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LOU Leaders Give Nod for Joint Transportation Plan

By Alyssa Schnugg
News Editor

The Lafayette, Oxford and University community now have an official plan to guide transportation projects for the next 20 years.

The Oxford Board of Aldermen approved the plan on Tuesday during its regular meeting and the Lafayette County Board of Supervisors approving it on Monday during their regular meeting. Chief Operating Officer Bart Robinson told the Board that the University of Mississippi has said they are “ready to sign off on it.”

Waggoner Engineering firm was jointly hired to develop the master plan by Oxford, Lafayette County and University of Mississippi leaders last year.

During a public meeting in May, some residents expressed concern about a proposed road that would begin at County Road 326 and cross over the South Campus Rail Trail.

Mayor Robyn Tannehill made sure to point out Tuesday that the proposed road has been removed from the plan.

“This our first, joint LOU truly equal project,” Tannehill said. “I’m very excited.”

Alderman Janice Antonow added that the entire process also included a lot of public input.

Vernon Shelton of Taylor looks over a map at a public review of the LOU Transportation Master Plan at the Oxford Conference Center in May.
Photo by Alyssa Schnugg

About the plan

The Master Plan’s goals including creating a transportation system that is accessible, using current resources and maintaining the integrity of existing neighborhoods. Much of the data was compiled from previous studies, like the Vision 2037 plan for Oxford, the Lafayette County Comprehensive Plan, the Downtown Parking Study and the UM Master Plan.

Some of the area’s most problematic roads and highways are under the umbrella of the Mississippi Department of Transportation, like Highway 7 and the University Avenue and Highway 7 interchange. MDOT has said plans to widen Highway 7 to a four-lane highway have been stalled due to lack of funding.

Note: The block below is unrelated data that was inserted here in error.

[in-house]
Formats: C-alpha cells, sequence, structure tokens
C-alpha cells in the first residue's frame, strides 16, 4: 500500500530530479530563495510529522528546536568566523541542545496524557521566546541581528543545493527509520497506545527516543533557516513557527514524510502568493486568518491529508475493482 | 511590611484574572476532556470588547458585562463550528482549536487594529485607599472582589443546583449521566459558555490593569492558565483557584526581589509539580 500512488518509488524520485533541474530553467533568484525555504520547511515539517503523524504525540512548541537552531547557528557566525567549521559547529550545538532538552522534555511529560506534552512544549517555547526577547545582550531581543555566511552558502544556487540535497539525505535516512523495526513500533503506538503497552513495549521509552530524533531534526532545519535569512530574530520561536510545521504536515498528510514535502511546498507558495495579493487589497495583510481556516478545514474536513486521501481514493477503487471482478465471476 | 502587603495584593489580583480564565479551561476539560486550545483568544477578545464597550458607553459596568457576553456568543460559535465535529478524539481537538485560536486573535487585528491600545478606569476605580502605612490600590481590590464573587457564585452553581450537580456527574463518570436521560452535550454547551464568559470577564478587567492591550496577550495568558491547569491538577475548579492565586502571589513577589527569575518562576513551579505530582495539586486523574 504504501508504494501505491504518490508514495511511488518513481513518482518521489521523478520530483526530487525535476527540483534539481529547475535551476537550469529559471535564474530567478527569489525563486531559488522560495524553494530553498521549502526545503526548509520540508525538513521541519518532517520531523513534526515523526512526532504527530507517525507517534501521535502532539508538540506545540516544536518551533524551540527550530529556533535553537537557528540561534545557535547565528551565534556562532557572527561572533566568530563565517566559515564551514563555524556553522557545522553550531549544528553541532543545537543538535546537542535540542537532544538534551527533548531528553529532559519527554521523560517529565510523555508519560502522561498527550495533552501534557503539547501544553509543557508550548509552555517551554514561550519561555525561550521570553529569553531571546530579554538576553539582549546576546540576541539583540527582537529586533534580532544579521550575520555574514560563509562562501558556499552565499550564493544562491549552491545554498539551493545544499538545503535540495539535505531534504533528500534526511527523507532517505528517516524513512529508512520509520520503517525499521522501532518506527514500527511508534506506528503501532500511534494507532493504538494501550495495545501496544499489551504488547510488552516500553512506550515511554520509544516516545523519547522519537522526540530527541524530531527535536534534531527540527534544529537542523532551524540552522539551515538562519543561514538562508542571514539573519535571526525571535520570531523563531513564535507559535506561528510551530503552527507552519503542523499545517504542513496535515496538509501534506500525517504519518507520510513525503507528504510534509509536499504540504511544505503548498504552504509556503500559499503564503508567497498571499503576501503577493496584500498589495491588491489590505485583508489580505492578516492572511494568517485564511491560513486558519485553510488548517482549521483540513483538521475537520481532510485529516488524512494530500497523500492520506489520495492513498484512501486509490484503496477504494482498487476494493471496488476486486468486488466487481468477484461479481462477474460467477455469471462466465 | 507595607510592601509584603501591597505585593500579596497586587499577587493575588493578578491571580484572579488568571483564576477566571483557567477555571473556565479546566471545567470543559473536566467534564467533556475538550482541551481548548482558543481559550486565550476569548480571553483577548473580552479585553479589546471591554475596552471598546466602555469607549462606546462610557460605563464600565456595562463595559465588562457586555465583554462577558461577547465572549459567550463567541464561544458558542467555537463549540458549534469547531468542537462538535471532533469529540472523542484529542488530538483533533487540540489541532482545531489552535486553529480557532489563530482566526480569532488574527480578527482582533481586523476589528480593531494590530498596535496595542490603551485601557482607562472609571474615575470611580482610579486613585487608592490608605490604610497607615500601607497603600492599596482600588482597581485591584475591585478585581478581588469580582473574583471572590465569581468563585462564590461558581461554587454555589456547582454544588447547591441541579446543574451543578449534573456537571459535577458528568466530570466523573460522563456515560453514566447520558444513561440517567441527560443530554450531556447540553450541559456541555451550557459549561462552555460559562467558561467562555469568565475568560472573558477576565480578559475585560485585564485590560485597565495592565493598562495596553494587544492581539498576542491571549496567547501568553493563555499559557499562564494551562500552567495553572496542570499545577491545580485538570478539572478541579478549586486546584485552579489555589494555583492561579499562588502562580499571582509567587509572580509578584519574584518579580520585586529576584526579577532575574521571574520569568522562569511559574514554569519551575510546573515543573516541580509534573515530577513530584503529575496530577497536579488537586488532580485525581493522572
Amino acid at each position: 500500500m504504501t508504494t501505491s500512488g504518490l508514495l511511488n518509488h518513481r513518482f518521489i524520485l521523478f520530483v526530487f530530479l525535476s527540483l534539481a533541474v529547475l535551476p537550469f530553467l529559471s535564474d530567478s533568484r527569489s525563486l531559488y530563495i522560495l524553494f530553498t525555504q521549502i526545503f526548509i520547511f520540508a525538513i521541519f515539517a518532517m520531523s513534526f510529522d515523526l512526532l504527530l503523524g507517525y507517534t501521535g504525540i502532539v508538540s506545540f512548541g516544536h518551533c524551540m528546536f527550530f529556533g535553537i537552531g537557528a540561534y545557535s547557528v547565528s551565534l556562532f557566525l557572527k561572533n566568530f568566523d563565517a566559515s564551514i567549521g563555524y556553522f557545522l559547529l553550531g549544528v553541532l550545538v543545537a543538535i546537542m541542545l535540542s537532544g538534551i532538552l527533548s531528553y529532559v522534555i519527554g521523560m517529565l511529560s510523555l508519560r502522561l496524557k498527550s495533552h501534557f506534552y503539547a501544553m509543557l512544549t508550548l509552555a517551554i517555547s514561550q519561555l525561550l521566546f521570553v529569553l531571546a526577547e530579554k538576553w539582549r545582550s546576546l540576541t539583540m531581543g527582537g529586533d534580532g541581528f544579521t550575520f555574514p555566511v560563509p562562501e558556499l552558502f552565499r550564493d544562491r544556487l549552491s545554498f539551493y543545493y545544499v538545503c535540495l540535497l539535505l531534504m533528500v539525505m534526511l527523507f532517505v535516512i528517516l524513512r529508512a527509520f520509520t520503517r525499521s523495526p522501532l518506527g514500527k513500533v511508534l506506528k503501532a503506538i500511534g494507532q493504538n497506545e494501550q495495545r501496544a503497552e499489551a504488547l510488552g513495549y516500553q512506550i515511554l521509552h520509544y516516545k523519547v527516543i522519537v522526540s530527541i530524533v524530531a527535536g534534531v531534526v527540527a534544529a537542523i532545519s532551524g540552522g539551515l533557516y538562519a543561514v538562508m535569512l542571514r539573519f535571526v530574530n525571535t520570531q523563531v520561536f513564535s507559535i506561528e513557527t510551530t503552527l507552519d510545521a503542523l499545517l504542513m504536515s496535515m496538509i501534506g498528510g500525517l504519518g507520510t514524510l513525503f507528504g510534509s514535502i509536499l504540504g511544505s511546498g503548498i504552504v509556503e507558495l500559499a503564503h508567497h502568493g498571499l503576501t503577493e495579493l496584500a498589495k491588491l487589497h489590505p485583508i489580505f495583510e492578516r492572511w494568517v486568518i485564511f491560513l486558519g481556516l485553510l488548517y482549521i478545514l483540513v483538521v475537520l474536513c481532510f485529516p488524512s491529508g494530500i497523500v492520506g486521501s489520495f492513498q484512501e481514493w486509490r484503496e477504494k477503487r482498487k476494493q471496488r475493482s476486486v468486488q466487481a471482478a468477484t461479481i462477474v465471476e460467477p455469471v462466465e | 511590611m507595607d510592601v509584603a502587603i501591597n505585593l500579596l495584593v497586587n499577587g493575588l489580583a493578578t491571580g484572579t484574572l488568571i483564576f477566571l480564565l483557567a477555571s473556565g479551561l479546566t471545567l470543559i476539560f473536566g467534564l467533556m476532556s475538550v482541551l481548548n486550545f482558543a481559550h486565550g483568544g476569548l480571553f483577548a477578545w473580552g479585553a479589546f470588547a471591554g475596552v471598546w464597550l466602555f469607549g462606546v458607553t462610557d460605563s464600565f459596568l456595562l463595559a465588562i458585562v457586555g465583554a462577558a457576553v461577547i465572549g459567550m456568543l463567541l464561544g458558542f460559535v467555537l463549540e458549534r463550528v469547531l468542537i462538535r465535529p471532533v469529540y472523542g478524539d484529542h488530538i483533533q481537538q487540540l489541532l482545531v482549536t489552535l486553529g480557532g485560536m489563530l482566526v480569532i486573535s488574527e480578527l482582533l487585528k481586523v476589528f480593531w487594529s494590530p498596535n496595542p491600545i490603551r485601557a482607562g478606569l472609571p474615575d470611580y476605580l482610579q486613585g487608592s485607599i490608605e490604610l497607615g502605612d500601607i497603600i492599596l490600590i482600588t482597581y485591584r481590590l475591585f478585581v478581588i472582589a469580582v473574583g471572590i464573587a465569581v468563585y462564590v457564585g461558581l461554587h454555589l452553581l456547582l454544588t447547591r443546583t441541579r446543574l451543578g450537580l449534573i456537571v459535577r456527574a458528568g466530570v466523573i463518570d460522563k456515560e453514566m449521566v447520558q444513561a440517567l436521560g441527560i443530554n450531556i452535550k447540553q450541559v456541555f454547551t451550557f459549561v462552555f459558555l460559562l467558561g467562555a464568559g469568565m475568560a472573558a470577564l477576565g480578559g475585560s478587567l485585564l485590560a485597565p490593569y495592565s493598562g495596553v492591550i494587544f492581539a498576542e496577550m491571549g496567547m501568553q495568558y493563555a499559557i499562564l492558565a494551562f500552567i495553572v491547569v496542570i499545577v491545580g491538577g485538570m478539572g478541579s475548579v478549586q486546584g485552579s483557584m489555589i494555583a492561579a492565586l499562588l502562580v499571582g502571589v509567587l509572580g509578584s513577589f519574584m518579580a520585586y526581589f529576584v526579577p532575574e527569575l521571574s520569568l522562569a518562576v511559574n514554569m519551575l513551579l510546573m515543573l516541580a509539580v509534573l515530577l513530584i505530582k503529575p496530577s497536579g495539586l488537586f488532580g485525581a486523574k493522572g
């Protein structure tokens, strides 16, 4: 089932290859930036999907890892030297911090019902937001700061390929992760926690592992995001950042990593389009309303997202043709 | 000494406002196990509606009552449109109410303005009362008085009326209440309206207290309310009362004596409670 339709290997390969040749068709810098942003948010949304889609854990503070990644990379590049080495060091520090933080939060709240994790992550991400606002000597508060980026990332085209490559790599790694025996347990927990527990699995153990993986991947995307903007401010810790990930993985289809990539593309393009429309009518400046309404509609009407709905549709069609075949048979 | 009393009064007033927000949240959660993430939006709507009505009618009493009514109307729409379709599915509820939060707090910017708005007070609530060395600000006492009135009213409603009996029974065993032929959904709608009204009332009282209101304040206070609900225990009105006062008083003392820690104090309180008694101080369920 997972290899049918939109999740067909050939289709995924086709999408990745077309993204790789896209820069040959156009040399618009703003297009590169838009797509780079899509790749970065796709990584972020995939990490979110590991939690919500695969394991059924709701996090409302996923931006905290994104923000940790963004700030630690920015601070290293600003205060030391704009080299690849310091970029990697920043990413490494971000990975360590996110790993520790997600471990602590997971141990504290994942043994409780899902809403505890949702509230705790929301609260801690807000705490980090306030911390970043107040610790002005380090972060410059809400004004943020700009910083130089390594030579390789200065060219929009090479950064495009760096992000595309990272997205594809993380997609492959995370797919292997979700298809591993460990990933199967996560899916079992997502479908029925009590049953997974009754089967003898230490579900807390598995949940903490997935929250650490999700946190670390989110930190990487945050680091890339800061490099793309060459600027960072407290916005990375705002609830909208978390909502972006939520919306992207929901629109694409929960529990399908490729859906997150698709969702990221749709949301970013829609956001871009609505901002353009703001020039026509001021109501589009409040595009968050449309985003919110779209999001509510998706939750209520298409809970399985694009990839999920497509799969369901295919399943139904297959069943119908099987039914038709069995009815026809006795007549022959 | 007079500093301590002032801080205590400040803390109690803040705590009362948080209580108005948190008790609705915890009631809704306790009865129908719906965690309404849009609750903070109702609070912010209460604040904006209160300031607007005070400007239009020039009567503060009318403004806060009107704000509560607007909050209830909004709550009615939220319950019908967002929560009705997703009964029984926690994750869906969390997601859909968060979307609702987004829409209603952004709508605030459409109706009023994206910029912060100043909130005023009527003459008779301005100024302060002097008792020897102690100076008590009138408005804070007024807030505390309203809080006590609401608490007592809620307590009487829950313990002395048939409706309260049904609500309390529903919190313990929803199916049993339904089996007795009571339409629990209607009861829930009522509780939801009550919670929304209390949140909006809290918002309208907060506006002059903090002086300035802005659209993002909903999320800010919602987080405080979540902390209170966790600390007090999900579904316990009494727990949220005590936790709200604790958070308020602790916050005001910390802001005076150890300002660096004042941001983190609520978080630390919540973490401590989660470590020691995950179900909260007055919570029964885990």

Some of the recommendations to improve the roads that can be done locally, like West Jackson Avenue, including building raised medians and more bike lanes to help slow down traffic and provide space for pedestrians and bicyclists to travel more safely, encouraging less traffic on the roads, and improvements to the area’s bus system by creating more attractive shelters and synchronizing traffic signals to allow buses to travel more proficiently and keep on schedule.

The Master Plan lists the area’s most dangerous roads. The intersection that has had the most wrecks from 2013-2017 is the Highway 6 and Thacker Heights Drive with 135 crashes. The intersection of Highway 6/West Jackson Avenue was No. 2 with 101 crashes. The plan offers recommended improvements to several of the top crash intersections which include additional traffic signals, stop signs or adding turning lanes.

The plan also includes information on how to work toward receiving federal and state funds, as well as using more “creative” funding like involving developers in the development of new roads or improving existing roads.

Some of the suggested improvements are considered short-term fixes and others mid- to long-term fixes.

The entire Master Plan is available to view on the city’s website.


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